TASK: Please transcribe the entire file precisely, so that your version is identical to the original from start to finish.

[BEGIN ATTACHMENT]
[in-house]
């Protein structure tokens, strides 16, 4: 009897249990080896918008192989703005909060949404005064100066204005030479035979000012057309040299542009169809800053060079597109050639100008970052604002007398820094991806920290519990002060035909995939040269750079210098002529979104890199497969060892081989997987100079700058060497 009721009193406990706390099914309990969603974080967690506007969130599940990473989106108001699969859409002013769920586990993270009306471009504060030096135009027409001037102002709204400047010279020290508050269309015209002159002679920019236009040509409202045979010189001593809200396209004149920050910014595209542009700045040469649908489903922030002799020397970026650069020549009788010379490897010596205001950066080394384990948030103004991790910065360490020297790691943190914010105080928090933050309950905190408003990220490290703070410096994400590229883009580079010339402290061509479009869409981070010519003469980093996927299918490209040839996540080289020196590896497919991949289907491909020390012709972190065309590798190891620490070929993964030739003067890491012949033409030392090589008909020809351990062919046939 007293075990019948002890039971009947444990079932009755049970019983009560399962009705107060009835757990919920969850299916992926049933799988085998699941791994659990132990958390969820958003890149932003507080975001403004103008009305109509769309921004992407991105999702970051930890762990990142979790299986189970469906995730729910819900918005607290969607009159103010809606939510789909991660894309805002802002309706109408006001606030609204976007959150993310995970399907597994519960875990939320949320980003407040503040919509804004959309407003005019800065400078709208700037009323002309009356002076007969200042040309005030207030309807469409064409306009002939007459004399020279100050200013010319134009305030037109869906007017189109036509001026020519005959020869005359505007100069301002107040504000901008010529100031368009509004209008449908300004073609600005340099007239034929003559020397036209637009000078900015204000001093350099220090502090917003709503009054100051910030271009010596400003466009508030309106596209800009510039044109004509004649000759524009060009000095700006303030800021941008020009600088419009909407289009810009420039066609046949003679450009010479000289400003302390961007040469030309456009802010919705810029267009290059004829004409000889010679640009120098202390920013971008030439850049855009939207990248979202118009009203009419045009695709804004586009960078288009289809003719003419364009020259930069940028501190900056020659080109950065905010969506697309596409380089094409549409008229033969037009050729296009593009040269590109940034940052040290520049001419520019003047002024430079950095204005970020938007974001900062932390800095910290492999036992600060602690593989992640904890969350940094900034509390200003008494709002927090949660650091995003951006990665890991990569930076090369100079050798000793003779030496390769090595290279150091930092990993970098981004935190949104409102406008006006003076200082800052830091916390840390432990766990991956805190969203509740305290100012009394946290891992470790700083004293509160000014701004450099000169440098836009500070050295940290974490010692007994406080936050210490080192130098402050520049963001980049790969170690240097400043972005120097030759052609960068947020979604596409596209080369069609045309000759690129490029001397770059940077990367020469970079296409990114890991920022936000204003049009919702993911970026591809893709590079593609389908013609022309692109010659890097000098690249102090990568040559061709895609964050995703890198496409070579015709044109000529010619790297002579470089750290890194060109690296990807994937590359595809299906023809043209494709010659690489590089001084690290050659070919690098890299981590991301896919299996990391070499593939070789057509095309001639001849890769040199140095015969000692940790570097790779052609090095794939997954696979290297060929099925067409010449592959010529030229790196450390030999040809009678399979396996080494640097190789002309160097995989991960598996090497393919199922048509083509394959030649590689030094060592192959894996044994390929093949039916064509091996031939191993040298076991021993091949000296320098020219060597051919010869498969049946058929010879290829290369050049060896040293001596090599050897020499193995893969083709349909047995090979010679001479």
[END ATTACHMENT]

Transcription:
[in-house]
């Protein structure tokens, strides 16, 4: 009897249990080896918008192989703005909060949404005064100066204005030479035979000012057309040299542009169809800053060079597109050639100008970052604002007398820094991806920290519990002060035909995939040269750079210098002529979104890199497969060892081989997987100079700058060497 009721009193406990706390099914309990969603974080967690506007969130599940990473989106108001699969859409002013769920586990993270009306471009504060030096135009027409001037102002709204400047010279020290508050269309015209002159002679920019236009040509409202045979010189001593809200396209004149920050910014595209542009700045040469649908489903922030002799020397970026650069020549009788010379490897010596205001950066080394384990948030103004991790910065360490020297790691943190914010105080928090933050309950905190408003990220490290703070410096994400590229883009580079010339402290061509479009869409981070010519003469980093996927299918490209040839996540080289020196590896497919991949289907491909020390012709972190065309590798190891620490070929993964030739003067890491012949033409030392090589008909020809351990062919046939 007293075990019948002890039971009947444990079932009755049970019983009560399962009705107060009835757990919920969850299916992926049933799988085998699941791994659990132990958390969820958003890149932003507080975001403004103008009305109509769309921004992407991105999702970051930890762990990142979790299986189970469906995730729910819900918005607290969607009159103010809606939510789909991660894309805002802002309706109408006001606030609204976007959150993310995970399907597994519960875990939320949320980003407040503040919509804004959309407003005019800065400078709208700037009323002309009356002076007969200042040309005030207030309807469409064409306009002939007459004399020279100050200013010319134009305030037109869906007017189109036509001026020519005959020869005359505007100069301002107040504000901008010529100031368009509004209008449908300004073609600005340099007239034929003559020397036209637009000078900015204000001093350099220090502090917003709503009054100051910030271009010596400003466009508030309106596209800009510039044109004509004649000759524009060009000095700006303030800021941008020009600088419009909407289009810009420039066609046949003679450009010479000289400003302390961007040469030309456009802010919705810029267009290059004829004409000889010679640009120098202390920013971008030439850049855009939207990248979202118009009203009419045009695709804004586009960078288009289809003719003419364009020259930069940028501190900056020659080109950065905010969506697309596409380089094409549409008229033969037009050729296009593009040269590109940034940052040290520049001419520019003047002024430079950095204005970020938007974001900062932390800095910290492999036992600060602690593989992640904890969350940094900034509390200003008494709002927090949660650091995003951006990665890991990569930076090369100079050798000793003779030496390769090595290279150091930092990993970098981004935190949104409102406008006006003076200082800052830091916390840390432990766990991956805190969203509740305290100012009394946290891992470790700083004293509160000014701004450099000169440098836009500070050295940290974490010692007994406080936050210490080192130098402050520049963001980049790969170690240097400043972005120097030759052609960068947020979604596409596209080369069609045309000759690129490029001397770059940077990367020469970079296409990114890991920022936000204003049009919702993911970026591809893709590079593609389908013609022309692109010659890097000098690249102090990568040559061709895609964050995703890198496409070579015709044109000529010619790297002579470089750290890194060109690296990807994937590359595809299906023809043209494709010659690489590089001084690290050659070919690098890299981590991301896919299996990391070499593939070789057509095309001639001849890769040199140095015969000692940790570097790779052609090095794939997954696979290297060929099925067409010449592959010529030229790196450390030999040809009678399979396996080494640097190789002309160097995989991960598996090497393919199922048509083509394959030649590689030094060592192959894996044994390929093949039916064509091996031939191993040298076991021993091949000296320098020219060597051919010869498969049946058929010879290829290369050049060896040293001596090599050897020499193995893969083709349909047995090979010679001479």